Third party sources of these opportunities come in several flavors – websites that attract consumers and then sell us placement as an indirect way to obtain leads, or direct lead sales. But all of them are in it for the same reason – to interpose themselves between the consumer looking for services or products, and the individuals and companies that provide those services or sell those products. Oddly enough, they have become our most vicious competitors online because we have given them the currency to do so in the form of listing property information. The question of how good a strategy that is won’t be discussed here – that’s another story for another day.
The Future? A fourth contact point for the consumer was brought to my attention by Matt Case, a Michigan REALTOR who, in a thread in a Facebook group discussed plans by a local association to create a public facing web site. Some MLSs (most notably HAR – the Houston Association of REALTORS) have created terrific public facing web sites that create consumer contact opportunities for their members. While some might argue that the job of the MLS or the Association is not to “level the playing field” between its competing members, I see them as a much more benign third-party than the For Profit aggregators.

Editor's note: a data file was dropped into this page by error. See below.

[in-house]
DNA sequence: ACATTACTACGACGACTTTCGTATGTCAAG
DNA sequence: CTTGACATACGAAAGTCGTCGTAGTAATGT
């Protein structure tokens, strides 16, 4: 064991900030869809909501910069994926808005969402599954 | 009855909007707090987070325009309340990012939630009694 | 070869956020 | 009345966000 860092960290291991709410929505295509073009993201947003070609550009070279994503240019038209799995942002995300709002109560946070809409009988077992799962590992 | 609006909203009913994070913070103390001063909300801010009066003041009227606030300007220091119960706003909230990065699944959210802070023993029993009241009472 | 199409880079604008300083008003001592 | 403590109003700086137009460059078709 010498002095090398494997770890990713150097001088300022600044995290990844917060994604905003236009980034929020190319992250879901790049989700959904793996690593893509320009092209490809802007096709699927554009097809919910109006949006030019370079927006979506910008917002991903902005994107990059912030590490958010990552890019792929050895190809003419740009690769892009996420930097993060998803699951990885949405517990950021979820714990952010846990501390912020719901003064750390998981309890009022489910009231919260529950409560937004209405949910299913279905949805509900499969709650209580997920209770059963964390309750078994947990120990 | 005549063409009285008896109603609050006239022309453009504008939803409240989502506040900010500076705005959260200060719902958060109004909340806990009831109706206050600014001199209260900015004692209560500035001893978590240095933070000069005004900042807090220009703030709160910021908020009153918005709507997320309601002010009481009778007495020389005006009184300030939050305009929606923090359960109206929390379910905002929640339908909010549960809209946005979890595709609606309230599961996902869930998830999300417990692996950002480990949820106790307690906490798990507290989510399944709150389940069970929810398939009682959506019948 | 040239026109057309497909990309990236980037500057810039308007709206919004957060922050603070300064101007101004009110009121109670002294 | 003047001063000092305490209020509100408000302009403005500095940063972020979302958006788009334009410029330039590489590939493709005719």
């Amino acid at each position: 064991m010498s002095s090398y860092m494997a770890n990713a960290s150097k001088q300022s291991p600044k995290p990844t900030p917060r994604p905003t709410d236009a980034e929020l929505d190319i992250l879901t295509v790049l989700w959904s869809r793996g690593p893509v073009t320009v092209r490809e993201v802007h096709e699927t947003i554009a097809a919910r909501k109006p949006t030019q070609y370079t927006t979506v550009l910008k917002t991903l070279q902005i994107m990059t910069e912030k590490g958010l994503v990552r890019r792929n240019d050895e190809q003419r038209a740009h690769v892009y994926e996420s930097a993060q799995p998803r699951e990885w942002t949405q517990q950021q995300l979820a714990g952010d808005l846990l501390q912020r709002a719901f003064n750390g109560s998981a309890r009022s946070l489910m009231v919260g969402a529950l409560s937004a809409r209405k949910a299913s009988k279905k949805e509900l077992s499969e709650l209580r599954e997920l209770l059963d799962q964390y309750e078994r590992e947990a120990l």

Given the importance of effective lead generation to the survival of companies and the individual careers of their agents, more and more effort is being focused on that task by those that have weathered the economic storm of the past several years. Probably the most effective solution for the real estate industry and its members is when there is a combination of company and agent generated business opportunities. Companies and agents need to be symbiotic once more as they were in the past. Companies and agents should not abdicate the job of generating business to third parties. It increases costs, makes them work harder to woo the consumer and retain consumer loyalty when they have no previous relationship with us. And direct contact with the consumer makes their success safe from the vagaries of third parties , allowing agents and firms to succeed or fail as a result of their own efforts.
Look, in the final analysis, generating all the contacts in the world won’t help if you don’t have the skill and knowledge to help the consumer. But any sales organization needs new contacts regularly – Who do you think should be responsible for generating them?
Get out there – you got the prospects coming in. You think they came in to get out of the rain? A guy don’t walk on the lot lest he wants to buy. – GlenGarry Glen Ross